In the disruptive era known as the Trump administration, a war has been launched. It cannot be considered anything less than this. Part of this is the fault of the previous administration. Part of it is the will of the masses who overwhelmingly elected the president. And a major part of it is finally having a president who punches back.
Critics look at the president and insist that he change his tactics, his strategy, and his methods. Supporters are so shocked by his ability to stand his ground, they grow breathless watching each day go by.
In only his first month in office it has become a literal blood sport. And I for one couldn’t be more pleased.
It is the president vs. the established media.
It is a battle as intense and as unrelenting as any president has ever faced in office. And perhaps for the first time in my life it is one where the media is both befuddled as well as seething with outrage at the resistance they face.
It is also one the media might very well be winning.
On Thursday of this past week I had occasion to be part of two dinners that evening. The first stop was a gathering of only six people. They ranged in age, socio-economic mobility, and all were well educated and highly skilled at what they do. A series of questions was put to everyone at the table. And to a person the answers given by nearly all except me were generalized summaries of what I have seen “reported” on some of the hot button issues of the day. Topic after topic, the answers were closely aligned to what one might read on the opinion page of the New York Times or Washington Post. As the conversation delved from the surface of several of the issues to the deeper facts to establish why their answers took the positions they did it became readily apparent that they in fact lacked a series of facts significant in scope to the matters.
My point is not to nit-pick my dinner companions that night but to rather point out, that to the degree that CNN, MSNBC, the broadcast networks, and several of the mainstream papers were able to project Trump, his policies, decisions, and actions in a certain light. Average news consumers that do not look much deeper than that reflected those positions.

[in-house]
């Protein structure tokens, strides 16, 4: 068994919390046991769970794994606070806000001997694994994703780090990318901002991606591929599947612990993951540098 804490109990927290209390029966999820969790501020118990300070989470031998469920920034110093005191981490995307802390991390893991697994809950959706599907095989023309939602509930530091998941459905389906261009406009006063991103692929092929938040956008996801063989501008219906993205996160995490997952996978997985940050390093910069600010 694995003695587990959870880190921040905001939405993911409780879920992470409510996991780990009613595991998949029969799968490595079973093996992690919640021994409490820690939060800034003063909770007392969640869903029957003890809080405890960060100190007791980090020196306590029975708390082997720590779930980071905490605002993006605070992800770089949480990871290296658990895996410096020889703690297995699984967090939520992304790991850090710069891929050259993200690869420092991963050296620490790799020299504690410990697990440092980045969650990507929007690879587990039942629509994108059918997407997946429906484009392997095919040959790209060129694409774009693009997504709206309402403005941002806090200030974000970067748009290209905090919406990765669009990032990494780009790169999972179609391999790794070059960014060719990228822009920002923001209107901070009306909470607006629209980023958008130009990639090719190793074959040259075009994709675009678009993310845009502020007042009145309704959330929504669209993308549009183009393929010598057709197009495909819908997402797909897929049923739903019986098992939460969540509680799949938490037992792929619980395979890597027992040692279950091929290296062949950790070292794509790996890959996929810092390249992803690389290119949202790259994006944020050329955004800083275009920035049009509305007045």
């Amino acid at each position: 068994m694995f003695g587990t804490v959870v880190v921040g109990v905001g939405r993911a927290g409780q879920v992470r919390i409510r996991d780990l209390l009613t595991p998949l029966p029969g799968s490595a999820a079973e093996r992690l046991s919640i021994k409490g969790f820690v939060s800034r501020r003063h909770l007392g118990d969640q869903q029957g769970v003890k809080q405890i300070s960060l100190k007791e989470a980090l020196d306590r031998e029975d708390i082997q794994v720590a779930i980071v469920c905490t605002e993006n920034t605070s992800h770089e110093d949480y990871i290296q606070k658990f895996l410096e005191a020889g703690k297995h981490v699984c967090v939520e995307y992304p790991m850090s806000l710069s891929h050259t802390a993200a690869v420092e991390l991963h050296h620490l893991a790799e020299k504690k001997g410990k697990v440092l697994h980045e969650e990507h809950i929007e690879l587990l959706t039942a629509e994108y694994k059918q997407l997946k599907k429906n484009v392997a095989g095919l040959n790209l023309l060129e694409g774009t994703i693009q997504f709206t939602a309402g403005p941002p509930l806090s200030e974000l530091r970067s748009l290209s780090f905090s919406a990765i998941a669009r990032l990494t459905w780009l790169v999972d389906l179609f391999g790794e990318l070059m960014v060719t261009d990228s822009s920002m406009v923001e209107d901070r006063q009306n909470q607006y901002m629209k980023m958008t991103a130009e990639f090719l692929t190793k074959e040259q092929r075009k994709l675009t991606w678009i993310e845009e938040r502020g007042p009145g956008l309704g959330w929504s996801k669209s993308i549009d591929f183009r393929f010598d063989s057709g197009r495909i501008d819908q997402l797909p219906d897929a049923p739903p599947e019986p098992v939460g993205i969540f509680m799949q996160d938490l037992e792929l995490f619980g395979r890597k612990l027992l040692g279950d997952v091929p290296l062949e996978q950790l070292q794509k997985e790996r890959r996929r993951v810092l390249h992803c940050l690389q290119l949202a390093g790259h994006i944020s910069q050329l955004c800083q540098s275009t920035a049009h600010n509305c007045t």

Much of the smug elitism of the political left resides in established media. And why wouldn’t it? When 90-plus percent of members of the majority media class votes uniformly for one set of ideals and the party of those ideals are in power, there will be a comfort level with both the administration and with those who cover it that will often times look the other way on stories that should be investigated more deeply.
The press in America should be hostile to every administration, but in America they are only hostile to those they disagree with philosophically.
Mr. Trump is not only not of their mindset in this regard, but he thoroughly has open contempt for the cozy nature the press has conducted itself with in recent past.
And they have no idea what to do to counter him.
They plan to sabotage him in open press conferences, but he has demonstrated—as he did this week—that he is ready to combat them. If one only watched the network coverage of his pressers this week you might come away thinking he was flailing at every turn. But if you watched them unfiltered, you saw his readiness to command the stage, the issue, and the debate. Additionally the “established” media have also been relegated to an even smaller role in the day to day press operations. The administration has masterfully allowed entry and engagement into the press office by making six “Skype” seats available at many White House briefings now. This allows a reporter from New Hampshire to San Diego to now get a question before them, and that further dilutes the influence of the “bigs.”
The president is also leveraging different tools in this war. He has some 46 million followers on social media. And he uses it. No one in the press has anywhere near that reach all on their own, so when or if they decide to print something he finds disagreeable—he responds. And they are not accustom to being disputed.
Lastly much like President Reagan, President Trump has a propensity to prefer talking to the American people. In the last several days he has hosted events at Boeing in South Carolina, and another in Melbourne, Florida that are not “official state business” events. Past presidents have held such events, but the tax-payers have always paid the price. So long as the speech given addressed some sort of public issue the White House at the time felt justified in the cost. President Trump is having his campaign operation pay for these events. Leaving the tax-payer free from the cost. And he is using such occasions to have a personal chat with American voters to keep all who are watching on track with what’s on his agenda.
The press despises the fact that in such transparency, (media not considered “establishment,” social media reach beyond recognition, and willingness to go directly to the people) they are being rendered useless, and their editorial is beginning to reflect the acrimony of a jilted lover, instead of someone doing their actual job.
Make no mistake, if my dinner party in lower Manhattan was any measure, they are still wielding tremendous influence.
Yet it will be interesting to see how this plays out, because the one thing they never counted on is a White House that would punch back!
This post originally appeared on Townhall